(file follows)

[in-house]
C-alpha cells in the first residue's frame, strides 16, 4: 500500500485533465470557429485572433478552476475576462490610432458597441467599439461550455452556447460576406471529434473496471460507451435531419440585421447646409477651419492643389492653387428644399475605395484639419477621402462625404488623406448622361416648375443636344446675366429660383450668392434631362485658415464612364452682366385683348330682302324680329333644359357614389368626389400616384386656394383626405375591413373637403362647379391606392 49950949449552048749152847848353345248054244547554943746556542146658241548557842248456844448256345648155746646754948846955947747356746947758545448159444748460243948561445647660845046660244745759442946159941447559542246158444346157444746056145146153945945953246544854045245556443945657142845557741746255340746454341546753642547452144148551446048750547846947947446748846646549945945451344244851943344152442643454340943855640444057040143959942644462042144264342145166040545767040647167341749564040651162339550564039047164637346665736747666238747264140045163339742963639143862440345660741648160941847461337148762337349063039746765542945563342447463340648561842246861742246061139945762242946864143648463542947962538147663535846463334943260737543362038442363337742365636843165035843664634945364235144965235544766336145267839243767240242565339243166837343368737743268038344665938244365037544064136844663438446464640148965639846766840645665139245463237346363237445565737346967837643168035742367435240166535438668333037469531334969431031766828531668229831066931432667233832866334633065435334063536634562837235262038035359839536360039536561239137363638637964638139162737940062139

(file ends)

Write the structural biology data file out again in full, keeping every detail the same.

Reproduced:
[in-house]
C-alpha cells in the first residue's frame, strides 16, 4: 500500500485533465470557429485572433478552476475576462490610432458597441467599439461550455452556447460576406471529434473496471460507451435531419440585421447646409477651419492643389492653387428644399475605395484639419477621402462625404488623406448622361416648375443636344446675366429660383450668392434631362485658415464612364452682366385683348330682302324680329333644359357614389368626389400616384386656394383626405375591413373637403362647379391606392 49950949449552048749152847848353345248054244547554943746556542146658241548557842248456844448256345648155746646754948846955947747356746947758545448159444748460243948561445647660845046660244745759442946159941447559542246158444346157444746056145146153945945953246544854045245556443945657142845557741746255340746454341546753642547452144148551446048750547846947947446748846646549945945451344244851943344152442643454340943855640444057040143959942644462042144264342145166040545767040647167341749564040651162339550564039047164637346665736747666238747264140045163339742963639143862440345660741648160941847461337148762337349063039746765542945563342447463340648561842246861742246061139945762242946864143648463542947962538147663535846463334943260737543362038442363337742365636843165035843664634945364235144965235544766336145267839243767240242565339243166837343368737743268038344665938244365037544064136844663438446464640148965639846766840645665139245463237346363237445565737346967837643168035742367435240166535438668333037469531334969431031766828531668229831066931432667233832866334633065435334063536634562837235262038035359839536360039536561239137363638637964638139162737940062139